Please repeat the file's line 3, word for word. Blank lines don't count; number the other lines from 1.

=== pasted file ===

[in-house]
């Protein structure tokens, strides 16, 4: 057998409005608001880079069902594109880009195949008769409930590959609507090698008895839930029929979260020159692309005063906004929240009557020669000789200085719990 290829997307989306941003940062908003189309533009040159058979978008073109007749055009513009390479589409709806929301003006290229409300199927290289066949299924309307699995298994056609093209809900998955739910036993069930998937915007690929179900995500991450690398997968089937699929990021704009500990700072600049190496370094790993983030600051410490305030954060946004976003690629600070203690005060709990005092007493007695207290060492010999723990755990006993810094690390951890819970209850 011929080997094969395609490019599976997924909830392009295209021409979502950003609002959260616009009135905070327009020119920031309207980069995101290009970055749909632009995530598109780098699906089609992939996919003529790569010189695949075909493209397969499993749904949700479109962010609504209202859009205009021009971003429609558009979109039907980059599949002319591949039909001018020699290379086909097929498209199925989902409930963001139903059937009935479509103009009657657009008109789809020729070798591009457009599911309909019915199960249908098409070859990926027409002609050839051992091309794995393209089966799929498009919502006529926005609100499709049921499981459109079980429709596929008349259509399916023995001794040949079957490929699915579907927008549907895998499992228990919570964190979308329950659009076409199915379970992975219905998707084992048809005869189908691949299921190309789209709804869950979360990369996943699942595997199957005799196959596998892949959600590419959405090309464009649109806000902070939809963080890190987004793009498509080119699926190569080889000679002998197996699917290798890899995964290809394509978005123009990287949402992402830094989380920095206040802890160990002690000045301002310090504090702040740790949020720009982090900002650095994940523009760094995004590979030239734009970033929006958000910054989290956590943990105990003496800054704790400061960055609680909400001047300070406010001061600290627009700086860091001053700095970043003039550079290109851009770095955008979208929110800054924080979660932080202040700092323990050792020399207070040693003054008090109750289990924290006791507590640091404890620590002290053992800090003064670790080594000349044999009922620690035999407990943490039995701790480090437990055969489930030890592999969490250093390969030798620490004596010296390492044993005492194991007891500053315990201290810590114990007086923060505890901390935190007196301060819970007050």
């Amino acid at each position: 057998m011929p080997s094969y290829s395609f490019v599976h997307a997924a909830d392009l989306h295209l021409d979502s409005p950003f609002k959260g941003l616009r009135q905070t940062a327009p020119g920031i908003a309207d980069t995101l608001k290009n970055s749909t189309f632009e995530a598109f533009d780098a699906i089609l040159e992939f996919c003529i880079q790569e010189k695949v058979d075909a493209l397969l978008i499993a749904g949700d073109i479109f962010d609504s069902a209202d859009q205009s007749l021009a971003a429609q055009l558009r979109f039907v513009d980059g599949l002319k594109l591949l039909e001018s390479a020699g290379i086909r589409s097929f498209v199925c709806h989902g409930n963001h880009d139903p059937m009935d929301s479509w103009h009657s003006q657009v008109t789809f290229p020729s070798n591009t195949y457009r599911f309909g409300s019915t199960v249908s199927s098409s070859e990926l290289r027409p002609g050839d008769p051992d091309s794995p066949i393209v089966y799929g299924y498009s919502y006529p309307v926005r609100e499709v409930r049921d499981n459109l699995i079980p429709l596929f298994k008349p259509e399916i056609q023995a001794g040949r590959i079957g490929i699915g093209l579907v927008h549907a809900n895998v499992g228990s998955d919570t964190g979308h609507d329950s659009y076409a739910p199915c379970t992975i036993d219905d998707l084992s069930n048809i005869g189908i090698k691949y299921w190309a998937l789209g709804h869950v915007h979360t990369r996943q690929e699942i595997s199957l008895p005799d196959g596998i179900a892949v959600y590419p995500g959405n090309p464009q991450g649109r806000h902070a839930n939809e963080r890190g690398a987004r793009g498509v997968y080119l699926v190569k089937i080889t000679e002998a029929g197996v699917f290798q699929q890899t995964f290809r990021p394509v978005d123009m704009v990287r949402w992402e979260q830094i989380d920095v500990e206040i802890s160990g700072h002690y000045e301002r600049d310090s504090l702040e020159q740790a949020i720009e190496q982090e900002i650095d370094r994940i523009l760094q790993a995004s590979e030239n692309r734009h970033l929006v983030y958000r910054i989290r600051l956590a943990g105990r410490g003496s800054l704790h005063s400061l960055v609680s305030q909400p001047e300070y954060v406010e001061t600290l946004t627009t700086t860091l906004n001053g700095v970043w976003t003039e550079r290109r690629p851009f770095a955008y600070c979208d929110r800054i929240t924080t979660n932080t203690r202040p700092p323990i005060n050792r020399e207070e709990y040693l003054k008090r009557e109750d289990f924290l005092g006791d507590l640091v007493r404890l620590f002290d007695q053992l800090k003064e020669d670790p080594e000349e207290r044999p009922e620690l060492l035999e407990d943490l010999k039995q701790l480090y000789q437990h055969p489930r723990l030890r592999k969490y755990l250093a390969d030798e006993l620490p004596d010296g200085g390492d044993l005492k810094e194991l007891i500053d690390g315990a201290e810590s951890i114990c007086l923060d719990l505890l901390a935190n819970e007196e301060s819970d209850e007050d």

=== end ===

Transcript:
């Amino acid at each position: 057998m011929p080997s094969y290829s395609f490019v599976h997307a997924a909830d392009l989306h295209l021409d979502s409005p950003f609002k959260g941003l616009r009135q905070t940062a327009p020119g920031i908003a309207d980069t995101l608001k290009n970055s749909t189309f632009e995530a598109f533009d780098a699906i089609l040159e992939f996919c003529i880079q790569e010189k695949v058979d075909a493209l397969l978008i499993a749904g949700d073109i479109f962010d609504s069902a209202d859009q205009s007749l021009a971003a429609q055009l558009r979109f039907v513009d980059g599949l002319k594109l591949l039909e001018s390479a020699g290379i086909r589409s097929f498209v199925c709806h989902g409930n963001h880009d139903p059937m009935d929301s479509w103009h009657s003006q657009v008109t789809f290229p020729s070798n591009t195949y457009r599911f309909g409300s019915t199960v249908s199927s098409s070859e990926l290289r027409p002609g050839d008769p051992d091309s794995p066949i393209v089966y799929g299924y498009s919502y006529p309307v926005r609100e499709v409930r049921d499981n459109l699995i079980p429709l596929f298994k008349p259509e399916i056609q023995a001794g040949r590959i079957g490929i699915g093209l579907v927008h549907a809900n895998v499992g228990s998955d919570t964190g979308h609507d329950s659009y076409a739910p199915c379970t992975i036993d219905d998707l084992s069930n048809i005869g189908i090698k691949y299921w190309a998937l789209g709804h869950v915007h979360t990369r996943q690929e699942i595997s199957l008895p005799d196959g596998i179900a892949v959600y590419p995500g959405n090309p464009q991450g649109r806000h902070a839930n939809e963080r890190g690398a987004r793009g498509v997968y080119l699926v190569k089937i080889t000679e002998a029929g197996v699917f290798q699929q890899t995964f290809r990021p394509v978005d123009m704009v990287r949402w992402e979260q830094i989380d920095v500990e206040i802890s160990g700072h002690y000045e301002r600049d310090s504090l702040e020159q740790a949020i720009e190496q982090e900002i650095d370094r994940i523009l760094q790993a995004s590979e030239n692309r734009h970033l929006v983030y958000r910054i989290r600051l956590a943990g105990r410490g003496s800054l704790h005063s400061l960055v609680s305030q909400p001047e300070y954060v406010e001061t600290l946004t627009t700086t860091l906004n001053g700095v970043w976003t003039e550079r290109r690629p851009f770095a955008y600070c979208d929110r800054i929240t924080t979660n932080t203690r202040p700092p323990i005060n050792r020399e207070e709990y040693l003054k008090r009557e109750d289990f924290l005092g006791d507590l640091v007493r404890l620590f002290d007695q053992l800090k003064e020669d670790p080594e000349e207290r044999p009922e620690l060492l035999e407990d943490l010999k039995q701790l480090y000789q437990h055969p489930r723990l030890r592999k969490y755990l250093a390969d030798e006993l620490p004596d010296g200085g390492d044993l005492k810094e194991l007891i500053d690390g315990a201290e810590s951890i114990c007086l923060d719990l505890l901390a935190n819970e007196e301060s819970d209850e007050d």